When asked what she foresees as the PAC’s plans through the 2020 election, Ms. Boyd said that is uncertain.
“I don’t know what we’ll do in the future, but we will probably get into some independent expenditures,” she said. “We’re looking at the whole picture, especially in the Midwest. That’s our homeland; that’s traditionally been our stomping ground.”
It’s not clear how much stomping LaRouche did in the Midwest or other regions.
Despite his perpetual campaign and his voluminous writings, he never emerged as a factor in a presidential race the same way as other third party candidates, such as John Anderson, Ross Perot or Ralph Nader.
Yet he was hardly a nobody. In 2000, he received more than 20% of the vote in the Democratic primary in Arkansas, although the party, long seeking to distance itself from LaRouche, refused his delegates.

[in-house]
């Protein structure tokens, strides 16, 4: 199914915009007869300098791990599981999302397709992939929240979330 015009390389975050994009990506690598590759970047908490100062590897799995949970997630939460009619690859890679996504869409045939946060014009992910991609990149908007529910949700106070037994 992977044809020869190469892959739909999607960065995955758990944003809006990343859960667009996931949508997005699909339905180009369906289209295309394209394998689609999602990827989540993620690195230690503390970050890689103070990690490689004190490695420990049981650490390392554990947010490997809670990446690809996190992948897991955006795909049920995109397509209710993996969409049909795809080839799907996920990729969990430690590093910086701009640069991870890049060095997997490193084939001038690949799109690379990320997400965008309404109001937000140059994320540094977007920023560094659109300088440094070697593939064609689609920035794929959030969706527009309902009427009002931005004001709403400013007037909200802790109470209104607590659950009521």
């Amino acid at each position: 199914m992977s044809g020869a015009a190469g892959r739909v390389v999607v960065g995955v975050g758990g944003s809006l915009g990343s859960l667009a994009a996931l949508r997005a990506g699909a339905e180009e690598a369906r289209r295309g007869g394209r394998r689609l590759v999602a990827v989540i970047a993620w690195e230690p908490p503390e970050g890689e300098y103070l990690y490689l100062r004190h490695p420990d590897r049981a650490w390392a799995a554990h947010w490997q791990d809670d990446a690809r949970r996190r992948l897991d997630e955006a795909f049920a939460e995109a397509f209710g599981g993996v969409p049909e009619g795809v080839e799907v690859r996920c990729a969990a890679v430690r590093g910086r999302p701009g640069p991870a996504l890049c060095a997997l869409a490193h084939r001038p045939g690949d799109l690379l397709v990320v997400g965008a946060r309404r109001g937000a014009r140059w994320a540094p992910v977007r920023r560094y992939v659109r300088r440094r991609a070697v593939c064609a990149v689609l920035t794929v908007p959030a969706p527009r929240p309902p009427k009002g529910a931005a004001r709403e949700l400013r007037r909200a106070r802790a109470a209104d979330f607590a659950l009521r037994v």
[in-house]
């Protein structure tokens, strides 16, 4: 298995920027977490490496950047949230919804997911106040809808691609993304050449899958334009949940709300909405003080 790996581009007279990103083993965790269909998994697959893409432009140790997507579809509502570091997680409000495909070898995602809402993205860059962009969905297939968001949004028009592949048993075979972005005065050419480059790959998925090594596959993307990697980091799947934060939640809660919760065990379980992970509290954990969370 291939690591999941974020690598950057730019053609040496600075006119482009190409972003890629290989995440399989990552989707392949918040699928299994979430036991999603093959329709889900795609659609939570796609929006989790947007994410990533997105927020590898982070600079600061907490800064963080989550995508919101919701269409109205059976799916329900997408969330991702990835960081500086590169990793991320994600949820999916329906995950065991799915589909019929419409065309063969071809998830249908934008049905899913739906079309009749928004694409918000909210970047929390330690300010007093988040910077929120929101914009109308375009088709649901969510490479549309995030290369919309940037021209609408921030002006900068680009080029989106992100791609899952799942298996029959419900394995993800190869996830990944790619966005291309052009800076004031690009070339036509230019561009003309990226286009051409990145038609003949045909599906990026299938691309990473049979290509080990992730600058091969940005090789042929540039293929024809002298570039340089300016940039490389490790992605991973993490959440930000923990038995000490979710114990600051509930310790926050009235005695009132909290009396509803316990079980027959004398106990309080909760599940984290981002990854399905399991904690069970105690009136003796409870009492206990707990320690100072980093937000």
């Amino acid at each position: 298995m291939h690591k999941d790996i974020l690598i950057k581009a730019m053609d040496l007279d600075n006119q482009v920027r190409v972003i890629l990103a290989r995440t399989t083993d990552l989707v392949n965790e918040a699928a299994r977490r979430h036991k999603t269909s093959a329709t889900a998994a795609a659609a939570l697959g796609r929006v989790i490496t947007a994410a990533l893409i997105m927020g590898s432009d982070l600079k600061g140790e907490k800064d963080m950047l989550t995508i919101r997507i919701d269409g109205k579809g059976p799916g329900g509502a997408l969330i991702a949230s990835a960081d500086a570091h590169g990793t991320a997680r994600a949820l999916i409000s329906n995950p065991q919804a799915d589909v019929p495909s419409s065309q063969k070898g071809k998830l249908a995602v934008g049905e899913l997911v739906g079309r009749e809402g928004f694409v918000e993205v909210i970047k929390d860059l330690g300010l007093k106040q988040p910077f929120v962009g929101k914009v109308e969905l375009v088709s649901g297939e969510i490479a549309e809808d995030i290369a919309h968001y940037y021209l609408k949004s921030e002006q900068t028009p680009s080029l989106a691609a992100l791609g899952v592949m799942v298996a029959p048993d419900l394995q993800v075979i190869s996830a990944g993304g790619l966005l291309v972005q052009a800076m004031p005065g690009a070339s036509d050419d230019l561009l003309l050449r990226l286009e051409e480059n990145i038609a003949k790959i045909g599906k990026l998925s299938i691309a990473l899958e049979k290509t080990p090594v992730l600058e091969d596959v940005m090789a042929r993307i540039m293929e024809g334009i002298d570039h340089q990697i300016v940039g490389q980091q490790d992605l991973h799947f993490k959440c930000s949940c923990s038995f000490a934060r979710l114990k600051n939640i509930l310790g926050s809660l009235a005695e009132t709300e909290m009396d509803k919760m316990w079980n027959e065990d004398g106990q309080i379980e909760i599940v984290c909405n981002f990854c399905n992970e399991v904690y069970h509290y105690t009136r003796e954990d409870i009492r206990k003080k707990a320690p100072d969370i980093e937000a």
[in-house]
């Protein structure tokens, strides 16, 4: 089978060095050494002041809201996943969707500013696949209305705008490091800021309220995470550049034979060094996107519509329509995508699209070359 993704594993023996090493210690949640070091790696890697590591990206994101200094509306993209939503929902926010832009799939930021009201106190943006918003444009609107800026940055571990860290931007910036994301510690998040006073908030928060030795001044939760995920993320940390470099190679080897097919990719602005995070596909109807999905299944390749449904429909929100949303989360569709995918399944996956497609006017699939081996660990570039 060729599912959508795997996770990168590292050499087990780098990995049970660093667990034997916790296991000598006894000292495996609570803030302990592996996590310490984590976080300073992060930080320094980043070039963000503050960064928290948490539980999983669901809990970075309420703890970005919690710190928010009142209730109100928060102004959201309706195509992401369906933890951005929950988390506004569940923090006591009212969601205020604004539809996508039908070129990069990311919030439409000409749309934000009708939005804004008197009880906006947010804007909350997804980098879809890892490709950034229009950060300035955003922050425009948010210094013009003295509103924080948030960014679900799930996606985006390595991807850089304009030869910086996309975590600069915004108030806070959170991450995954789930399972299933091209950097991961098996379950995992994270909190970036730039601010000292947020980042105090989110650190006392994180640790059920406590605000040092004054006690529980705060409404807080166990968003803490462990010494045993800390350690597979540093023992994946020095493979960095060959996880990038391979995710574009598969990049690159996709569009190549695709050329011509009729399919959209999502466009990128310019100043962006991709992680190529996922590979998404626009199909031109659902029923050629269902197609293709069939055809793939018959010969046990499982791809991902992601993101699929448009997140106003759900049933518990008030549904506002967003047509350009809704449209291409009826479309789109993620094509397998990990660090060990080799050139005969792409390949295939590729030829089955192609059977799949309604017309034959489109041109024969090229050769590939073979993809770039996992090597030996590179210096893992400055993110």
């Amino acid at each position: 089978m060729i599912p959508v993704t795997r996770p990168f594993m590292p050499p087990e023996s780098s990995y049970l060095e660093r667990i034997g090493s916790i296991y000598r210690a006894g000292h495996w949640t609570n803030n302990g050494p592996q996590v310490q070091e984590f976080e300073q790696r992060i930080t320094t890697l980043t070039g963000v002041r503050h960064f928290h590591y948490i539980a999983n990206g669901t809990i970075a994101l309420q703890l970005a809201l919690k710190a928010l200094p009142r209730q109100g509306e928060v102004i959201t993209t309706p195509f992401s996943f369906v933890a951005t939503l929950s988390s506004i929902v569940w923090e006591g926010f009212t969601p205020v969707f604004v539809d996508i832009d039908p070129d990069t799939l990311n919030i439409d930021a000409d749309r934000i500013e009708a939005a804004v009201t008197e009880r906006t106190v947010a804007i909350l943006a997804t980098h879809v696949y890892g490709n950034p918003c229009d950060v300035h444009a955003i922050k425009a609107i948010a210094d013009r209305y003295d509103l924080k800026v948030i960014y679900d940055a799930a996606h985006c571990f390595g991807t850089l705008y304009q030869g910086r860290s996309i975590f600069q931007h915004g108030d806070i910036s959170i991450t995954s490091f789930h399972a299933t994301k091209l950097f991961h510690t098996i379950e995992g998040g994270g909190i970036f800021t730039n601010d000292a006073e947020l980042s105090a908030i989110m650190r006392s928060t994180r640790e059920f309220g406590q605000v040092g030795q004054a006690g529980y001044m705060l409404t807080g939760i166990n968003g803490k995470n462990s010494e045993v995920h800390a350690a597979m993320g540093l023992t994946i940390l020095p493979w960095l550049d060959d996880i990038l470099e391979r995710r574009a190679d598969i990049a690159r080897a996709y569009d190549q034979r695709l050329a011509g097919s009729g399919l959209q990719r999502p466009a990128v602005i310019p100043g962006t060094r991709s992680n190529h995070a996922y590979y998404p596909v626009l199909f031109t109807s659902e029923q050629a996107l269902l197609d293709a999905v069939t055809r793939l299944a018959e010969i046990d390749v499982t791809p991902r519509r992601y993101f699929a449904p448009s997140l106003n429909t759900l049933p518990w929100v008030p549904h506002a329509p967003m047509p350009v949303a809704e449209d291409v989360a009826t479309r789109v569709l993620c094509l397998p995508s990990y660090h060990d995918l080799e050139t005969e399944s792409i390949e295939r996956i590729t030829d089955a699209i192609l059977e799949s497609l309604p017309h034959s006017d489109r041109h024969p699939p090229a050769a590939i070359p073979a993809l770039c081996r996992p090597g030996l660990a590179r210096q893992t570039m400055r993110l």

His political efforts were sustained by his network of National Caucus of Labor Committees, an opaque organization that grew out of the left-wing movements in the late 1960s and that is run by a tight circle of LaRouchian insiders.
He described the National Caucus of Labor Committees as “philosophical associations,” but in its early years the group had a militant wing that battled other left-wing outfits.
Just what role remains for Ms. Boyd and the LaRouche PAC is not clear because it operates in an unorthodox manner.
The PAC rarely makes blanket endorsements, she said, and in 2018 made zero contributions to candidates or party committees, according to records kept by the Center for Responsive Politics.
The PAC took in $2.1 million last year, but virtually all of it went to administrative costs and a donation to the LaRouche Policy Institute.
“When you see them transferring big amounts of money to entities that are basically another arm of themselves, it really doesn’t give you any clue what the money is being spent on,” said Andrew Mayersohn, a PAC analyst at the Center for Responsive Politics.
While noting that everything is legal and abides by Federal Election Commission regulations, Mr. Mayersohn, who identified the PAC in question without being told, said, “I’m not aware of any other PAC that operates that way.”